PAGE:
Dental Hygienists: More Than Just Teeth Cleaners!

Matthew Mastrorocco, DMD
ROC Dental Group

Every registered dental hygienist I’ve met during my career thinks of their work as a calling rather than just a job. They are caring, compassionate, highly educated professionals that absolutely love meeting people and guiding them to their best health.

Removing tartar and plaque buildup is an essential part of their work, however, hygienists are more than just teeth cleaners; they’re the first line of defense against serious health problems.

At your routine visits, they perform the following important tasks:

Screen for oral cancer and infection. They check the floor of the mouth, soft tissue, and tongue for cancerous lesions and ulcers and sores that may eventually cause pain. Swelling can indicate infection and treatment is key to preventing it from entering your bloodstream and causing more serious issues.

Take X-rays to detect decay, bone strength, cysts, and abscesses. While your hygienist and dentist are highly trained, the naked eye can’t see the entire picture. Low radiation, digital X-rays enable them to see cavities and abscesses that may lie under the bone. When left unchecked, decay begins to erode teeth, resulting in more involved problems like cracks, tooth loss, and root canals.

Check for tooth fractures, leaky fillings, and loose and shifting teeth. If fractures or leaks exist between your tooth and a filling, saliva, food, and bacteria can travel within the tooth, breeding bacteria that causes decay.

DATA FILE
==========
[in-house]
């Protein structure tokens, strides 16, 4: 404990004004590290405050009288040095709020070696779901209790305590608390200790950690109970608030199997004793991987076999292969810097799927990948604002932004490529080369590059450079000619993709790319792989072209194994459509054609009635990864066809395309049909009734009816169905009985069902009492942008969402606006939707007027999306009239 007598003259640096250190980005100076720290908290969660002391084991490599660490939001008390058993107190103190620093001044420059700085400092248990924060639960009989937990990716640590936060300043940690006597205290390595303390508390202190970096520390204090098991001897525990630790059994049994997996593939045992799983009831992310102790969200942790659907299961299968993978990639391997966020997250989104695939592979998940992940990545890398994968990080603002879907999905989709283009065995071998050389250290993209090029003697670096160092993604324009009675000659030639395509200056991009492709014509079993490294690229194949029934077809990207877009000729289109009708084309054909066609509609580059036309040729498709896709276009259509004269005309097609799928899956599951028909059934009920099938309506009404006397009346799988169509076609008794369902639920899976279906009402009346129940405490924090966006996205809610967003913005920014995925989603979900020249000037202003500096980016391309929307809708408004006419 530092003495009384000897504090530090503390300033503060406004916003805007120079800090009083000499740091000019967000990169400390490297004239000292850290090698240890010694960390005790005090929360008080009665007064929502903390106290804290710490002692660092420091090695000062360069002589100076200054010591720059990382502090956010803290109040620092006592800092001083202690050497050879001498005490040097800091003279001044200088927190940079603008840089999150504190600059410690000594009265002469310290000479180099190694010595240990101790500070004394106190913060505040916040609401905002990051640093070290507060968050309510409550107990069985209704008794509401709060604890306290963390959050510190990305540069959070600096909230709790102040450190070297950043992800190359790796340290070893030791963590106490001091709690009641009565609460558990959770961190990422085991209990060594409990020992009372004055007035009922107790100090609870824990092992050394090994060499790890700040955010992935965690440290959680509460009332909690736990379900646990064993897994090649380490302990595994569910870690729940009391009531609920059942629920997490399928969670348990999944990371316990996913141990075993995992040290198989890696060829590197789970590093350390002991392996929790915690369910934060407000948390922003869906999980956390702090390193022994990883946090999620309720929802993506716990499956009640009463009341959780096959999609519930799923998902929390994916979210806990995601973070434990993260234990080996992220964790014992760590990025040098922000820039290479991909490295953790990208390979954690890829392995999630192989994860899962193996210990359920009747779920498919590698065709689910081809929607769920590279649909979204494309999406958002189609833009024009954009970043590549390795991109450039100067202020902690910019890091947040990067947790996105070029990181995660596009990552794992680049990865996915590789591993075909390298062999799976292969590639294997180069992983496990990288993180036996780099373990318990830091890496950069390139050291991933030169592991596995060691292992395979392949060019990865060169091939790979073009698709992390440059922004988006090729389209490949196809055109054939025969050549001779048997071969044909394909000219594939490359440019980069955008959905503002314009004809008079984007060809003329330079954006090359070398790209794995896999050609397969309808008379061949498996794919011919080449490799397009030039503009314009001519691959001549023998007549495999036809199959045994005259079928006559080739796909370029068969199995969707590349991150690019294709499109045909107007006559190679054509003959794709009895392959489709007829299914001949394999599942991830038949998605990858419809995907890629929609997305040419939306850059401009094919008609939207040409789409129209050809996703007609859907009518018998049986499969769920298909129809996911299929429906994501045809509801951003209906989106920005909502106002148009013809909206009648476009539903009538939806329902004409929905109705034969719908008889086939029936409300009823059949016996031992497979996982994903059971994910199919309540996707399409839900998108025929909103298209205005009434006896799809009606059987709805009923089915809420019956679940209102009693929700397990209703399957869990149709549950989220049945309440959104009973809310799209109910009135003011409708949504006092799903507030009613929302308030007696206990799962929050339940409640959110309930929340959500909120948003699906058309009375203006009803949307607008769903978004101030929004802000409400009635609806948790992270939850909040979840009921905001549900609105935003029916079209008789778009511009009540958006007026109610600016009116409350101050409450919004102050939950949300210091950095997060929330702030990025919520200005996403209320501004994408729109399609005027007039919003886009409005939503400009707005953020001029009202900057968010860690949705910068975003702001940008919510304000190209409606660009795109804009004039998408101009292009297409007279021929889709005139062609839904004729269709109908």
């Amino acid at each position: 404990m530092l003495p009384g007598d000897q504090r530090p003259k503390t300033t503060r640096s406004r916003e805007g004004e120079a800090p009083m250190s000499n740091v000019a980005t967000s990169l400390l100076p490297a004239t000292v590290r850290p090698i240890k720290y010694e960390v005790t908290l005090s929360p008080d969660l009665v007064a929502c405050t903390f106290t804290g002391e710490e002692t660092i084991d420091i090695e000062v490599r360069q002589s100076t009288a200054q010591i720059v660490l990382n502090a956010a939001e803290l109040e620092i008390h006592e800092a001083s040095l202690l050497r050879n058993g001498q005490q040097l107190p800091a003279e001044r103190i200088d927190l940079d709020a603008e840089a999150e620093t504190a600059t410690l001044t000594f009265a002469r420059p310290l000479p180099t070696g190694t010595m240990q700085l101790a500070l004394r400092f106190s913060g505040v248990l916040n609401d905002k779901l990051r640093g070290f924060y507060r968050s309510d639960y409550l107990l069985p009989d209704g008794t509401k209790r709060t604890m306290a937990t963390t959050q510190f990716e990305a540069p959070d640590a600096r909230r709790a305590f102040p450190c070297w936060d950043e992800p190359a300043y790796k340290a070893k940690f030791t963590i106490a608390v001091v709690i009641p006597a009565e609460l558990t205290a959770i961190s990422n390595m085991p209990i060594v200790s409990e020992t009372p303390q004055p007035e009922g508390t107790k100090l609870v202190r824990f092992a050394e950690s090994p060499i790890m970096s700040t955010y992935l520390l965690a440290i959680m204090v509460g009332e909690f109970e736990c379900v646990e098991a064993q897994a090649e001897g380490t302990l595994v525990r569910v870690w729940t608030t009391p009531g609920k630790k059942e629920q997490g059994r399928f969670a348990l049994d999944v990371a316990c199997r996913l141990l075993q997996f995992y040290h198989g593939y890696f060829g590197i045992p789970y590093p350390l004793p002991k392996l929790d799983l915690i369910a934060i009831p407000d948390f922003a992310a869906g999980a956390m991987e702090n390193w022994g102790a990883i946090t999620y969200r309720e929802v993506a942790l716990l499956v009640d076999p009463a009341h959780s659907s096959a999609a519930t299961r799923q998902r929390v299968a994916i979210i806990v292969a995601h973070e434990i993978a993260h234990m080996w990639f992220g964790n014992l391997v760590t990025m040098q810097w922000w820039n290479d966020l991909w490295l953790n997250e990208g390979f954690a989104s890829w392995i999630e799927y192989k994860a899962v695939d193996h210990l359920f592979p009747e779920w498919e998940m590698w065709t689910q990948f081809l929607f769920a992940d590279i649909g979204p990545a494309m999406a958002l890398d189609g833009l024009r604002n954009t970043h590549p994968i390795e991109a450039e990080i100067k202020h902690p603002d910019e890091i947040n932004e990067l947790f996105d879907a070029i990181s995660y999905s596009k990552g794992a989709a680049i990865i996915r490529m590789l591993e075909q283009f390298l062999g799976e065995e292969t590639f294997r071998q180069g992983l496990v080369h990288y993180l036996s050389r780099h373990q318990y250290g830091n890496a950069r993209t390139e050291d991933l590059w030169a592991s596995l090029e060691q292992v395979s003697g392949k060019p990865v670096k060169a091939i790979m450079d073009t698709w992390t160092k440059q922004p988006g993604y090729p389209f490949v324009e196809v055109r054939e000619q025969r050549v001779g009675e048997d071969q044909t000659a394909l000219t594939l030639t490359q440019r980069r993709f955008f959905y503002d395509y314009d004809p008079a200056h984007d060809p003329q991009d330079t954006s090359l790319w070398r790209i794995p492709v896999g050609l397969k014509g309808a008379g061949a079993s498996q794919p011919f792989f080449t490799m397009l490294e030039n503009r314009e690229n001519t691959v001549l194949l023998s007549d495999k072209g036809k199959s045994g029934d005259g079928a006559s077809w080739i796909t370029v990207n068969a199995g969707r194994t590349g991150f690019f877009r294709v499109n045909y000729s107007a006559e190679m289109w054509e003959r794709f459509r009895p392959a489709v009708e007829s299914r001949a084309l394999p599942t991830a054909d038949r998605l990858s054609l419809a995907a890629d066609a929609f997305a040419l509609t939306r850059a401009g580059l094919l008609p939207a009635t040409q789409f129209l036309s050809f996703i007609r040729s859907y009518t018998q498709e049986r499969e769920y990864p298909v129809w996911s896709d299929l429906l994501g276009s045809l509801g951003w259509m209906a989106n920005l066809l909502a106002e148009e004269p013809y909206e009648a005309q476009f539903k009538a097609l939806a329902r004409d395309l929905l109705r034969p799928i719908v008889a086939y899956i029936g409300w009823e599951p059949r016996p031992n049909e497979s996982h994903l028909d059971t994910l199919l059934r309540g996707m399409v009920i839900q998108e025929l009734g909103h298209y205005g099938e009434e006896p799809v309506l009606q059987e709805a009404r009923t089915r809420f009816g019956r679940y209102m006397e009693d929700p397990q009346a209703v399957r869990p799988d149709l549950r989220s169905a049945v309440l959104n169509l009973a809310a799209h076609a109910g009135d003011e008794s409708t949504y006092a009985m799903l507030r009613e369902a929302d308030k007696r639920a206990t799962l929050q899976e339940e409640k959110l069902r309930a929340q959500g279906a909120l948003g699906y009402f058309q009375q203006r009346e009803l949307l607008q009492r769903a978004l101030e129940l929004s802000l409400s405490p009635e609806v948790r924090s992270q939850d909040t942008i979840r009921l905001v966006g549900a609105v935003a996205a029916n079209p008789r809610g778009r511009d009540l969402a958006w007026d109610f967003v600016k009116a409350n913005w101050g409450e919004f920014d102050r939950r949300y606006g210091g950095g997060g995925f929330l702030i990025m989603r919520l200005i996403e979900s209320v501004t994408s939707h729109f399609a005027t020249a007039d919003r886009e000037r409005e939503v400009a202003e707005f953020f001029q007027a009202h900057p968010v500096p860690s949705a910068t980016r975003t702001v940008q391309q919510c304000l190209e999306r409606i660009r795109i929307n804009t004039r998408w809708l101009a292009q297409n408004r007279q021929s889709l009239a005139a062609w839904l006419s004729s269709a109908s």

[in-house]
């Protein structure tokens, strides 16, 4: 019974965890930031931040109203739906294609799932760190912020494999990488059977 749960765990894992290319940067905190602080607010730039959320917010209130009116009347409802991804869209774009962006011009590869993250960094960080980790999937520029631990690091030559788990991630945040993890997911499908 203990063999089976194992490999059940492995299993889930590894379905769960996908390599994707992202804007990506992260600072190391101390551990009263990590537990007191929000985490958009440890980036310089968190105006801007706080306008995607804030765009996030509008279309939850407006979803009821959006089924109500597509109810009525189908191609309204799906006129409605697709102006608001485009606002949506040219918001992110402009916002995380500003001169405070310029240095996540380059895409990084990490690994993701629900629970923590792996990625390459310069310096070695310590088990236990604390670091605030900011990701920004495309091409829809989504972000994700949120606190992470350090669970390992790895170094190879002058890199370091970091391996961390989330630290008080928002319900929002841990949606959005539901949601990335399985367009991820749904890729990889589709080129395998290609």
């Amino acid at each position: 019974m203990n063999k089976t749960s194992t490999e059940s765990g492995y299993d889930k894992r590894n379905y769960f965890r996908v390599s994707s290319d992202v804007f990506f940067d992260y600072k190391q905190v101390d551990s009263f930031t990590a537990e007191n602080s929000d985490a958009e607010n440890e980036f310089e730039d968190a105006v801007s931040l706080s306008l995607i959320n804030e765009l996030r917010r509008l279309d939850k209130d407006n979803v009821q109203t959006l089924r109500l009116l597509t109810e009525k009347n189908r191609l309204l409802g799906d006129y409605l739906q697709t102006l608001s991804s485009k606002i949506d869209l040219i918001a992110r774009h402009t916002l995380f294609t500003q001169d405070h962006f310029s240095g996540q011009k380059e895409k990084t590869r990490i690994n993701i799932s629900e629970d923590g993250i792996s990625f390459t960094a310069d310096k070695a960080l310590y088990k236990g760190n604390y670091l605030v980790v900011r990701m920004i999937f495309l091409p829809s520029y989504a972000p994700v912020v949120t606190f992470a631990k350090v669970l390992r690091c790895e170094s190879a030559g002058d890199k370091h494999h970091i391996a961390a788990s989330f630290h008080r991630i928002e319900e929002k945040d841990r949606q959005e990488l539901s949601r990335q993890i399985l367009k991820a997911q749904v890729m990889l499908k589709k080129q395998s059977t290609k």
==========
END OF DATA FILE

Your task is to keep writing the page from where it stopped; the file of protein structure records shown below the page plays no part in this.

Use special equipment to clean beneath the gumline. If plaque, the soft bacteria that can be brushed away with a toothbrush, hardens and mineralizes, it becomes tartar and causes gum inflammation. That swelling, often accompanied by bleeding, can develop into periodontal disease, which leads to bone and ligament loss and eventually the loss of teeth.

Check bite function including TMJ discomfort. Dental hygienists can determine if you may be clenching or grinding your teeth, often linked to temporomandibular joint (TMJ) dysfunction. They and your dentist have solutions to improve your bite and eliminate headaches or pain.

Polish and remineralize the teeth. This removes surface staining, leaving teeth shiny and smooth, while strengthening your enamel.

Check for healthy gums. The condition of your teeth and gums offers significant insight into your overall health, including the presence of systemic disease. Studies show that elevated bacteria in your mouth can affect the progress of health problems like heart disease, diabetes, osteoporosis, and bacterial pneumonia.

So, remember, your hygienist is not just cleaning your teeth, they’re on a mission to keep you well and prevent costly and painful procedures in the future!